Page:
Frustrated sculptors and high-tech lovers rejoice -- the age of precision has come to the kitchen. Grandma's favorite refrigerator dough has become a medium for expression, not merely a filling for 10-year-olds. Once firmed in the freezer, colored cookie mixes can be formed, sliced, manipulated and bent to any design or motif. And if an artist named Christo can build a 24-mile-long fence in Southern California and call it art, you can paste your creations to a board and mount them on the wall. Once baked, these designer cookies also can be sprayed with varnish fixative available at art stores, drilled to accommodate a thin ribbon, and hung from a Christman tree.
The sculptings on these pages were crafted by Washington designer Terry Dale as suggestions to prod your imagination. Although Dale painstakingly molded his cookies with a razorblade knife, and although at first glance these cookies seem to require more patience than brain surgery, there are sanity-saving tricks to this creativity. As explained in the directions following the recipes, the checkerboard patterns, for example, are easily formed by rolling the dough to the right shape, placing the colored doughs in alternating layers and slicing appropriately.
Other designs consist of alternating strips of dough gently pushed together, inlaid or laminated. The chocolate and vanilla doughs readily stick to each other and become a single rigid cookie when baked.
Despite the obvious importance of this new art form, cookies which turn out less than perfect are delightfully tasty and easily disposed of. The Vanilla Mix 1 cup butter 1 1/4 cups sugar 2 large eggs 2 teaspoons vanilla 3 cups flour 1 teaspoon salt 1/2 teaspoon baking soda 1/2 cup pulverized pecans (optional, but use only pecans)
Combine butter, sugar, eggs and vanilla with an electric mixer until creamy; add flour, salt and soda and mix thoroughly for about a minute. Wrap dough in wax paper and place in freezer or refrigerator until firm, about 6 hours in refrigerator. The Chocolate Mix 1 1/4 cups butter 1 3/4 cups confectioners' sugar 2 eggs 3 cups flour 2 ounces unsweetened chocolate 1/2 teaspoon salt 1/2 teaspoon baking soda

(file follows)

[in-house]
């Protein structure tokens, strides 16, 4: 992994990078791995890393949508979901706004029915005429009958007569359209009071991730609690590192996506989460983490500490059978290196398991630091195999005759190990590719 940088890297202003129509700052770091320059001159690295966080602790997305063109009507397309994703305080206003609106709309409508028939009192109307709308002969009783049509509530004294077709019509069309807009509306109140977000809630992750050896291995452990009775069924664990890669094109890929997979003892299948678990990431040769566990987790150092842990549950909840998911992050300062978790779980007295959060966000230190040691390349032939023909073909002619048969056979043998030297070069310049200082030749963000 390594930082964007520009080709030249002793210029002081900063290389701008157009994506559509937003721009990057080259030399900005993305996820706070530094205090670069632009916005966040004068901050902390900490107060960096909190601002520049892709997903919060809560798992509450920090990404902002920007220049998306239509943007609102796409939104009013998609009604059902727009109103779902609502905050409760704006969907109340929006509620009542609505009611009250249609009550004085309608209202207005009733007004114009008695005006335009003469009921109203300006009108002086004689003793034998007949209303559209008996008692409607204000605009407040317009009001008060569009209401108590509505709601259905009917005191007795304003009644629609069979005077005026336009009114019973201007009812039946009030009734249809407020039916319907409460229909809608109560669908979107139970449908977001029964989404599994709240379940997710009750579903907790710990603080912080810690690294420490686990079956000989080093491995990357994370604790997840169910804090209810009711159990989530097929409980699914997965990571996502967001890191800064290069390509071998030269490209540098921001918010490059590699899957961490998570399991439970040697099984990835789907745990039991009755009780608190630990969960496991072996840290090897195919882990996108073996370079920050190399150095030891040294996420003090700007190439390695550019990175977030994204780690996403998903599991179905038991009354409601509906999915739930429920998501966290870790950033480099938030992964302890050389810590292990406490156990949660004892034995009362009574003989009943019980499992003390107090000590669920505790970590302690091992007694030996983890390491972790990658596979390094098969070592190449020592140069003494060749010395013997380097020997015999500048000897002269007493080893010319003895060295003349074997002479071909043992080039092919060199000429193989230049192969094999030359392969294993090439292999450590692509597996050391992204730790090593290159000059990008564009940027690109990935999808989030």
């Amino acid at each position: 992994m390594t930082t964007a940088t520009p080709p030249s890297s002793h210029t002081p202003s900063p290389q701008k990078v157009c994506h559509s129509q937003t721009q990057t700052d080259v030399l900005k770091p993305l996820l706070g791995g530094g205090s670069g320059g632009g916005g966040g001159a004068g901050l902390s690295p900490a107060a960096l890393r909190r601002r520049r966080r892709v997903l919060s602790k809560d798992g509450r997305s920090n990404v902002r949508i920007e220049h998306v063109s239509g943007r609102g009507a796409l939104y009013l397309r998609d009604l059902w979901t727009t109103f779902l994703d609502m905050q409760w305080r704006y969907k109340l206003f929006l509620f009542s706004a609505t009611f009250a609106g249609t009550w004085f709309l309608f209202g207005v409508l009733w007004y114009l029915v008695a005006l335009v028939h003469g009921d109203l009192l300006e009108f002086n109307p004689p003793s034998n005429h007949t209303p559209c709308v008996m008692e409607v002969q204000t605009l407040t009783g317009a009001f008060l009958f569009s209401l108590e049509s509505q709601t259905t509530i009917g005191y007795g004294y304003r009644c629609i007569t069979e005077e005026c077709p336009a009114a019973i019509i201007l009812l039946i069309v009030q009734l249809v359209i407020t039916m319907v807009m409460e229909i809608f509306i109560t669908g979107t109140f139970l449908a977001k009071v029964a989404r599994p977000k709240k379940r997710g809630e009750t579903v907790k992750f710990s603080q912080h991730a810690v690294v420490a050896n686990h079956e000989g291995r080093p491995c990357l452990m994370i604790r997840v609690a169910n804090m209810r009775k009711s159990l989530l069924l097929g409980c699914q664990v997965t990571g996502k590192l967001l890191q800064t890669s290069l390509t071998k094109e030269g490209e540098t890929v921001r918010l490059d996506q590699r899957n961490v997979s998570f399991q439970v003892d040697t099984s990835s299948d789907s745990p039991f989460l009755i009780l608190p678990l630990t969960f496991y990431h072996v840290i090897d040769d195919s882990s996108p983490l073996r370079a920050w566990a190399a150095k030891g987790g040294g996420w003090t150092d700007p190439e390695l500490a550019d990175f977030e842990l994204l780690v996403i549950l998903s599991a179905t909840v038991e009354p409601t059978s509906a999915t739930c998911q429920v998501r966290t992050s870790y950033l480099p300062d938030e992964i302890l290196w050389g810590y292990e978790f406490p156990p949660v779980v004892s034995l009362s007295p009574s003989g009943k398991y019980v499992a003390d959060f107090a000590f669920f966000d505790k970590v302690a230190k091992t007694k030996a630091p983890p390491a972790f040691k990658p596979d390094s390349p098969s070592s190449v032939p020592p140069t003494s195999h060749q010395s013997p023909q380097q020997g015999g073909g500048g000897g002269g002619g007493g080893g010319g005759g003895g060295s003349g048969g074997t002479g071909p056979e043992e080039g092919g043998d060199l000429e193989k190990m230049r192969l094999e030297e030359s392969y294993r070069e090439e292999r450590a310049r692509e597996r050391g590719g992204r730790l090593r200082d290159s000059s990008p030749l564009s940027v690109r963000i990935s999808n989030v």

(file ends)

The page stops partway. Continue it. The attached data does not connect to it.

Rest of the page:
Combine butter, sugar and eggs and beat with a electric mixer until creamy. Melt chocolate in a double boiler and beat in gradually. Add flour, salt and baking soda.
Cookies should be baked in a 400 degree oven for about 10 minutes on an ungreased cookie sheet. Do not allow cookies to become too brown before removing from oven.
To make pinwheel cookies: Roll chilled vanilla dough on waxed paper into a rectangle about 16" x 10" and less than 1/4-inch thick. With a knife square off edges to get a neat rectangle. Repeat with chocolate dough. Place chocolate sheet on top of vanilla, trim so both sheets are identical in size and roll tightly into a cylinder. Seal edges by pinching, then smoothing. Refrigerate again in waxed paper for four hours. Slice cookie pinwheels off the end of the cylinder, about 1/4 to 1/2 inch each. Place at least one-inch apart on ungreased cookie sheet (a Teflon-coated cookie sheet works best).
To make checkerboard pattern: Roll vanilla dough on waxed paper into a 16" x 8" rectangle 1/4-inch thick. Cut into 8 identical smaller squares, each 4" x 4", by cutting the 16" x 8" rectangle vertically every four inches (three slices) and in half horizontally (see illustrations). Repeat with chocolate dough. Then place alternating layers of chocolate and vanilla dough squares on top of each other to form a 4-inch high cube. Refrigerate for four hours. Slice chilled loaf carefully with a very thin knife coated with butter into equal 1/4-inch slices. Rotate every other slice to alternate light and dark sections and stack into another 4-inch cube. Look at the end of the cube -- you have created a checkerboard. Refrigerate again for four hours. Slice 1/4-inch checkerboards off end of cube onto individual sheets of waxed paper. Cut into circles, stars, rectangles, or whatever design pleases you, and trim with extra pieces of chocolate dough.